Maya Jasanoff

Maya Jasanoff teaches British and Imperial history at Harvard.

Inky Scraps: ‘Atlantic Families’

Maya Jasanoff, 5 August 2010

‘Crisses Cryssis Crises Crisis’, Grace Galloway scratched at the bottom of the page. She might not have known how to spell it, but she certainly knew what crisis felt like when she wrote about it in wartime Philadelphia in the fall of 1781. Grace’s husband, Joseph, a prominent Pennsylvania politician, had been a delegate to the first Continental Congress, convened in 1774 to...

Diary: in Sierra Leone

Maya Jasanoff, 11 September 2008

The helicopter service to Freetown from the airport at Lungi was suspended; it had crashed one too many times. That meant I would have to take the ferry, across the neck of one of the world’s largest natural harbours. After a jolting truck ride, I found myself at the edge of a concrete pier, watching the sun-set through the haze, waiting for the boat. Fishermen poled their pirogues onto...

On a February morning in 1788, dozens of spectators filed into the gallery of Westminster Hall. Among them appeared the cream of London society, headed by Queen Charlotte herself, elegant in fawn-coloured satin and a modest splash of diamonds, and flanked by three of her daughters. With three hundred guards keeping the passages clear, the peers of the realm marched in according to rank. The...

Not long ago I attended a lunch at which the guests were invited to discuss the Iraq debacle. It was deep in red-state America, but everybody present was an academic, and expressed due sentiments of horror and outrage. Most were also historians of empire, and started casting about for parallels. Is Iraq like Suez, some wondered? Or Cyprus, perhaps? Or is it most like India, where the British...

Winding south-east from Ouarzazate through the Drâa Valley in Morocco, the road peters out after Zagora. Beyond, lie the swelling dunes of the Great Eastern Erg, the Algerian frontier, open Sahara. Camels are your best bet from here, as Zagora’s chief attraction colourfully advertises: a painted sign pointing the way to Timbuktu, 52 days away by camel caravan. Traditionally, this end of the road was a crossroads: the first stop out of the desert for caravans emerging from the West African interior, and the last stop before it for traders from the north. You can sense something of sub-Saharan Africa in the mud-brick ksars and kasbahs of the region; in the dark faces of the women who billow by in their djellabas, like gusts of black wind. The Arab world makes its mark, too. In the nearby village of Tamegroute, a 17th-century Koranic school called the Zaouïa Naciria houses a library that boasted tens of thousands of volumes in its heyday. Some of them are still displayed beneath cloudy glass: a 14th-century Koran written on gazelle skin in blocky Kufic script, Pythagoras translated into Arabic, medical treatises and geographies.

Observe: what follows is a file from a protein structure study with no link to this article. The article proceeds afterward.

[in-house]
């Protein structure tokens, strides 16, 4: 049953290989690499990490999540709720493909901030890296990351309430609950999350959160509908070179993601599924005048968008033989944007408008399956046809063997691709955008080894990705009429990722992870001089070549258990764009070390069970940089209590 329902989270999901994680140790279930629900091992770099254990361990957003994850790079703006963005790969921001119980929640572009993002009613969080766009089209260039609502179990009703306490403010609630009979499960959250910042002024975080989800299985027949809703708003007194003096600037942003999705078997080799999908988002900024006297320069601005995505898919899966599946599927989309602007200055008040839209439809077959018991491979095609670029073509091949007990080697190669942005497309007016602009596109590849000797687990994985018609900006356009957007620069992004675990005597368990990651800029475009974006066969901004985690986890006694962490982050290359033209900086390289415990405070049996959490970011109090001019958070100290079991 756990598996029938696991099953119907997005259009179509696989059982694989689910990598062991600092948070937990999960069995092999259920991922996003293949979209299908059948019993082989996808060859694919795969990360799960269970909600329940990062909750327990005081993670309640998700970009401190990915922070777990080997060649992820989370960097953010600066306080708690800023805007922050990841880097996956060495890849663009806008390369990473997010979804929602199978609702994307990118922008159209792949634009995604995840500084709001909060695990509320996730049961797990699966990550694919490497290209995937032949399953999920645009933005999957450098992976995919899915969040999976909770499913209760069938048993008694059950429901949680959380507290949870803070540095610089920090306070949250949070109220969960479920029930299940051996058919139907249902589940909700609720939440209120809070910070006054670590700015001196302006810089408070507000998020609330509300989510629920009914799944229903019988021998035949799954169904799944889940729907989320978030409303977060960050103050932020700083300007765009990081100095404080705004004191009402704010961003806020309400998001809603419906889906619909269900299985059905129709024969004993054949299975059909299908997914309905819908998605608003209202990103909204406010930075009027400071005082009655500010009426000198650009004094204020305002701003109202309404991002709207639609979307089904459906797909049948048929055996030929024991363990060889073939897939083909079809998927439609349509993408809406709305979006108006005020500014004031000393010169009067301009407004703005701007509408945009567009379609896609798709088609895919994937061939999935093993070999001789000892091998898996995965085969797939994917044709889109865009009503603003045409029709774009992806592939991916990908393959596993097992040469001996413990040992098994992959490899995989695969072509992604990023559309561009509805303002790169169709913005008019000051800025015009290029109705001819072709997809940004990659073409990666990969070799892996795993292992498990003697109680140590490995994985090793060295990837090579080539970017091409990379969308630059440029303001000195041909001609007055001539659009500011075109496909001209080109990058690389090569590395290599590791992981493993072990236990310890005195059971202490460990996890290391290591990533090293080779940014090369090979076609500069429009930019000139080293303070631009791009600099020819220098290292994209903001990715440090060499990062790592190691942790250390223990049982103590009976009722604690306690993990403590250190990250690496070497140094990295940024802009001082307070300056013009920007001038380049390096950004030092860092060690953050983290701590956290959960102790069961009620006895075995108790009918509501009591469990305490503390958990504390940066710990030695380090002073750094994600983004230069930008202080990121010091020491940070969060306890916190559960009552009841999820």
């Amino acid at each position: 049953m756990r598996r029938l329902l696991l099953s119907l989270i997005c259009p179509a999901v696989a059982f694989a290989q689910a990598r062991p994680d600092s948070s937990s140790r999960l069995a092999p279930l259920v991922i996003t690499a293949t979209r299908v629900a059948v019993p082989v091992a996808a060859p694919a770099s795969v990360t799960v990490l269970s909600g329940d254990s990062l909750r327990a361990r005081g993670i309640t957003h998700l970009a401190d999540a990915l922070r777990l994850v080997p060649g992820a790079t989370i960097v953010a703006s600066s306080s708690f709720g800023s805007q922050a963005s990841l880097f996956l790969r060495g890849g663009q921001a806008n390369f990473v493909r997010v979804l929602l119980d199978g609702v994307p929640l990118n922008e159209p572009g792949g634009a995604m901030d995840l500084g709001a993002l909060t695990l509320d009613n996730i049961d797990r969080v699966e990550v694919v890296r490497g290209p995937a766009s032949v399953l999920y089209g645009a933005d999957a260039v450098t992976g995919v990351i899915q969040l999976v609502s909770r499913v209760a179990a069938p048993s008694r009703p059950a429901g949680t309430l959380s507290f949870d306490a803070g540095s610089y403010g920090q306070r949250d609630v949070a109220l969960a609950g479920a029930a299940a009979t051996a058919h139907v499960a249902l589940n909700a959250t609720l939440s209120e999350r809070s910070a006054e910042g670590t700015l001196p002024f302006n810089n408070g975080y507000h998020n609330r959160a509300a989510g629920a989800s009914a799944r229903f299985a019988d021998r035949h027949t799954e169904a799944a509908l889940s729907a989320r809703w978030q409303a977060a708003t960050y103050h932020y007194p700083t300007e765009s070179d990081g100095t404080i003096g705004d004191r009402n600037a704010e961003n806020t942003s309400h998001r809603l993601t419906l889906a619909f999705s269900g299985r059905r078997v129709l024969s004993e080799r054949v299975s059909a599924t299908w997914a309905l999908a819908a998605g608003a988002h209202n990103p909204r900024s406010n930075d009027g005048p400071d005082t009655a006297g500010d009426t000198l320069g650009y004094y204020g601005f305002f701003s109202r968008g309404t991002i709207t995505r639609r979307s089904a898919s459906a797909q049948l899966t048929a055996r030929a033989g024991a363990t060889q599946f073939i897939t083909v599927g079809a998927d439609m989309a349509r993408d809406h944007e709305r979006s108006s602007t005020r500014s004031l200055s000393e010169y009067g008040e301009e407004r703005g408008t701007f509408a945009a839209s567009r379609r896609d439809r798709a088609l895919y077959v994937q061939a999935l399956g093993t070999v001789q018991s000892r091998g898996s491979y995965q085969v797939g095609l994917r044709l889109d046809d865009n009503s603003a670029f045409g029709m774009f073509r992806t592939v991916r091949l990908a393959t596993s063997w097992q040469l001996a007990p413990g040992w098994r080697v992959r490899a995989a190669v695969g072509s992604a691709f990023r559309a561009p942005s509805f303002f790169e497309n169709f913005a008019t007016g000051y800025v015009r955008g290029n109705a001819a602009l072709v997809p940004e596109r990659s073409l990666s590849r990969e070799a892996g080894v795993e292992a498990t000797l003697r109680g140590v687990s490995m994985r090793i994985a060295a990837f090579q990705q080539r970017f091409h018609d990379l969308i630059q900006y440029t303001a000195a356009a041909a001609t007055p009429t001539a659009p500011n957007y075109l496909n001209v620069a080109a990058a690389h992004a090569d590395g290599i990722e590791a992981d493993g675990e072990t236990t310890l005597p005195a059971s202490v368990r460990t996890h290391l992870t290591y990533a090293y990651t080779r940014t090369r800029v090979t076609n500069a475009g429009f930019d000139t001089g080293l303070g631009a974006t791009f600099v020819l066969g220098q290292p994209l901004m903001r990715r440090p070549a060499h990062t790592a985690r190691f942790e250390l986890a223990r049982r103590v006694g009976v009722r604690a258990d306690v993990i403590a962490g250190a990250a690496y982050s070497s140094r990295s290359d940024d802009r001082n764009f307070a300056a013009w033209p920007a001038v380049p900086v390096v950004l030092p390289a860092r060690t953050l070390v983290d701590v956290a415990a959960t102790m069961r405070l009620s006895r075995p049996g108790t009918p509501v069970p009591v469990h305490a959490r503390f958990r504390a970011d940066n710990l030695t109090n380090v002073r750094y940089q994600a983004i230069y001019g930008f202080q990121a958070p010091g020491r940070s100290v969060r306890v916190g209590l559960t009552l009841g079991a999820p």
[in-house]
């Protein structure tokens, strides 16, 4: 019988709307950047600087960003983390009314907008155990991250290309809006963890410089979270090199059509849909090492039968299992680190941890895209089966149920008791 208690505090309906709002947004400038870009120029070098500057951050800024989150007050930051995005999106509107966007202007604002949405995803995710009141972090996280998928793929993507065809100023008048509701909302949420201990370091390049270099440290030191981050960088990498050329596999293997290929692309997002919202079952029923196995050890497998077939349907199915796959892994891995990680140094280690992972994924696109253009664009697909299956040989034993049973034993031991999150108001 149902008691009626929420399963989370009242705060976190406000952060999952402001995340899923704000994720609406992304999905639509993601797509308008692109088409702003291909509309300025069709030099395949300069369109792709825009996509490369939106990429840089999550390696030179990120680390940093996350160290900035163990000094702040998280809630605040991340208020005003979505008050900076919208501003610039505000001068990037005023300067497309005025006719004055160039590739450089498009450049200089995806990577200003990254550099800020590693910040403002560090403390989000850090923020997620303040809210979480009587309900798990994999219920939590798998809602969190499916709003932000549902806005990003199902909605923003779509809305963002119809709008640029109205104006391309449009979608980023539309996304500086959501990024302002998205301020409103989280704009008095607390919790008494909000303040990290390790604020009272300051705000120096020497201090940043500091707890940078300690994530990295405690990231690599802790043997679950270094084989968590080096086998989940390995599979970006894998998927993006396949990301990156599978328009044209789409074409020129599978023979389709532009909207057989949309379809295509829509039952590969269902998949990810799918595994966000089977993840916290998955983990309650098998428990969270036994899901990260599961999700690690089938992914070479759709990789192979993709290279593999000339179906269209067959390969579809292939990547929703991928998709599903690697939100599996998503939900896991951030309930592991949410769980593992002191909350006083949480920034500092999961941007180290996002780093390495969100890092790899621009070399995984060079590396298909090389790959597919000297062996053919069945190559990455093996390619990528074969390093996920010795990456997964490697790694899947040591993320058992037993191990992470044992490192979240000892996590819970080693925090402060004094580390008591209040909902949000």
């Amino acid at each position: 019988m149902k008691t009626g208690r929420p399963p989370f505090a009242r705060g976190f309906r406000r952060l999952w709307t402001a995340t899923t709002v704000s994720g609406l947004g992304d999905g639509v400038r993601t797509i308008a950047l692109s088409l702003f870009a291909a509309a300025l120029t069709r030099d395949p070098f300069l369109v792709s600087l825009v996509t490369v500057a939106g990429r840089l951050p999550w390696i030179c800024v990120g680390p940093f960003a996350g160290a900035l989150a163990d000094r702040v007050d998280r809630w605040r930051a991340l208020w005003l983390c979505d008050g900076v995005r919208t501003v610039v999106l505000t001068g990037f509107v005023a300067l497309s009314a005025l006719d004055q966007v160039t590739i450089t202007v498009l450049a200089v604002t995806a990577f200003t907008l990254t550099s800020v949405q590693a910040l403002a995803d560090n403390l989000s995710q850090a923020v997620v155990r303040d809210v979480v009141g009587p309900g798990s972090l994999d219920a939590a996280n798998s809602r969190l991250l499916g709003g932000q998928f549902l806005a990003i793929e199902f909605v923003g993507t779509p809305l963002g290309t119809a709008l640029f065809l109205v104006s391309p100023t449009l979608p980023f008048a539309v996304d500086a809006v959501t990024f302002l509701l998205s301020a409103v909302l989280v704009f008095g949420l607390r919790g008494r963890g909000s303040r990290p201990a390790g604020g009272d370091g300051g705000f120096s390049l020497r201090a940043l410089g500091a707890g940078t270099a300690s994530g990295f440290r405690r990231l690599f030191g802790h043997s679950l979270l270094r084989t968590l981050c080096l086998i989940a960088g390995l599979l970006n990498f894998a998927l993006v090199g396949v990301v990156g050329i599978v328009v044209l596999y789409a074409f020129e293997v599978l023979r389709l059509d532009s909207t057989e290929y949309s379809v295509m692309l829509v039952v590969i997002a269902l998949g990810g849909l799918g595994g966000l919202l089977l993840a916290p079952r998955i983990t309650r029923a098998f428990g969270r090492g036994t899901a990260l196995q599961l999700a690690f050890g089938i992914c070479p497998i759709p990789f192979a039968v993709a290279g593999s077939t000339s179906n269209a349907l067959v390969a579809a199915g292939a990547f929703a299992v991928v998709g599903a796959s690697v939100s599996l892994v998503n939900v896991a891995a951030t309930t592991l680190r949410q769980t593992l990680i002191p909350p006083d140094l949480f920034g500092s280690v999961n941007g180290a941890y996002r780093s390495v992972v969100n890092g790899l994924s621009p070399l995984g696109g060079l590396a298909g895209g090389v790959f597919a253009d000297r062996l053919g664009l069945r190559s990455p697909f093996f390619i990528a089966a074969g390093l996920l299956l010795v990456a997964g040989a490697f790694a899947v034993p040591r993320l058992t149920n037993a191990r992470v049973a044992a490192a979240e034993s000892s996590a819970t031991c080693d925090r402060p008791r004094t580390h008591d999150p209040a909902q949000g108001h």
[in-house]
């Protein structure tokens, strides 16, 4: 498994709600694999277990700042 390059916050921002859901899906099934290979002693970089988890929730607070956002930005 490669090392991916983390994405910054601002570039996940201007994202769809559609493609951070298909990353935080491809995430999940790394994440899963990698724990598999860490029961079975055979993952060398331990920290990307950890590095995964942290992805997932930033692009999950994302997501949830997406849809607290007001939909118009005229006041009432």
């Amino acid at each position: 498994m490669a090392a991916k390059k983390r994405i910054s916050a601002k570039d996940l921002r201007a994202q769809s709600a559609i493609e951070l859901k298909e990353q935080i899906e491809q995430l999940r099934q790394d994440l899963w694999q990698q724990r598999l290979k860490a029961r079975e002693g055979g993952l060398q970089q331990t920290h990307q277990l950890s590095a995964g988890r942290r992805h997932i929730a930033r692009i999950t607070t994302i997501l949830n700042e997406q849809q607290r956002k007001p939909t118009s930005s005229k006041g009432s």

Let in the Djinns: Richard Burton

Maya Jasanoff, 9 March 2006

Trieste, it has been said, is a nowhere of sorts: unreal, isolated, out of time, attractive to exiles, unknown to almost everybody else. So it was an apt city to serve as the final home of a man regarded as one of the most unreal, isolated and timeless figures of the Victorian era. Richard Burton arrived in the Adriatic port in 1873 as Britain’s consul. He had pretty much seen...

“Tucked away in the lanes of Old Delhi, not far from the Red Fort of the Mughal emperors, sits the little visited Anglican church of St James, consecrated in 1836. With its Renaissance-style dome and campanile, and painted a cheerful lemon, this church would not look out of place in Italy. In Delhi it is an oddity, as was its founder, the swashbuckling military adventurer James Skinner, who built it ‘in fulfilment of a vow made while lying wounded on the field of battle’. (Skinner’s equally remarkable contemporary Begum Samru – a Kashmiri dancing-girl turned army commander – built a Catholic church in similar style at Sardhana, with two Wren-like spires flanking the dome.) Skinner did not come seamlessly to Christian piety: half-Scot and half-Rajput, he never visited Europe, began his career in the service of the Marathas, and sired numerous part-Indian children by (it was said) 16 wives and mistresses. In a small yard outside the church, members of his multi-ethnic clan lie buried. Some of their tombs have crosses on top and epitaphs on the side in Persian – memorials to a period in Anglo-Indian history when European and Eastern cultures comfortably converged.”

A new history of empire, no longer either triumphalist or cast in the shades of black and white favoured by the post-colonialists, is beginning to be written. It assumes that the metropolis and...

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